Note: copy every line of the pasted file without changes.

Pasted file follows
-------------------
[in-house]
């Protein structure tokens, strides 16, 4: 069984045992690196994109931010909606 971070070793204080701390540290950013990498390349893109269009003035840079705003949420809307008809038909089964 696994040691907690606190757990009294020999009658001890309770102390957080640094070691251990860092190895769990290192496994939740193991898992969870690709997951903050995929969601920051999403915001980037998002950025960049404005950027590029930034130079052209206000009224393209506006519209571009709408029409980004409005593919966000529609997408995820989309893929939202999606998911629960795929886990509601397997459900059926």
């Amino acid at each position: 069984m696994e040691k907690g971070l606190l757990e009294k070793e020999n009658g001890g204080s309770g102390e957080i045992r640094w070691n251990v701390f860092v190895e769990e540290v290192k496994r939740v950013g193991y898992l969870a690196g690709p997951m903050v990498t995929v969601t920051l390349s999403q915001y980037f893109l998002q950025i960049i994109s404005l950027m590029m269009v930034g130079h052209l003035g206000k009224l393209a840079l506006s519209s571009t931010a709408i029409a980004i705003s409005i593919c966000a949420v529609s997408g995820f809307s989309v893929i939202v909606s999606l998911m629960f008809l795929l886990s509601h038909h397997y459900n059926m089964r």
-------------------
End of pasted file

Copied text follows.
[in-house]
């Protein structure tokens, strides 16, 4: 069984045992690196994109931010909606 971070070793204080701390540290950013990498390349893109269009003035840079705003949420809307008809038909089964 696994040691907690606190757990009294020999009658001890309770102390957080640094070691251990860092190895769990290192496994939740193991898992969870690709997951903050995929969601920051999403915001980037998002950025960049404005950027590029930034130079052209206000009224393209506006519209571009709408029409980004409005593919966000529609997408995820989309893929939202999606998911629960795929886990509601397997459900059926």
């Amino acid at each position: 069984m696994e040691k907690g971070l606190l757990e009294k070793e020999n009658g001890g204080s309770g102390e957080i045992r640094w070691n251990v701390f860092v190895e769990e540290v290192k496994r939740v950013g193991y898992l969870a690196g690709p997951m903050v990498t995929v969601t920051l390349s999403q915001y980037f893109l998002q950025i960049i994109s404005l950027m590029m269009v930034g130079h052209l003035g206000k009224l393209a840079l506006s519209s571009t931010a709408i029409a980004i705003s409005i593919c966000a949420v529609s997408g995820f809307s989309v893929i939202v909606s999606l998911m629960f008809l795929l886990s509601h038909h397997y459900n059926m089964r």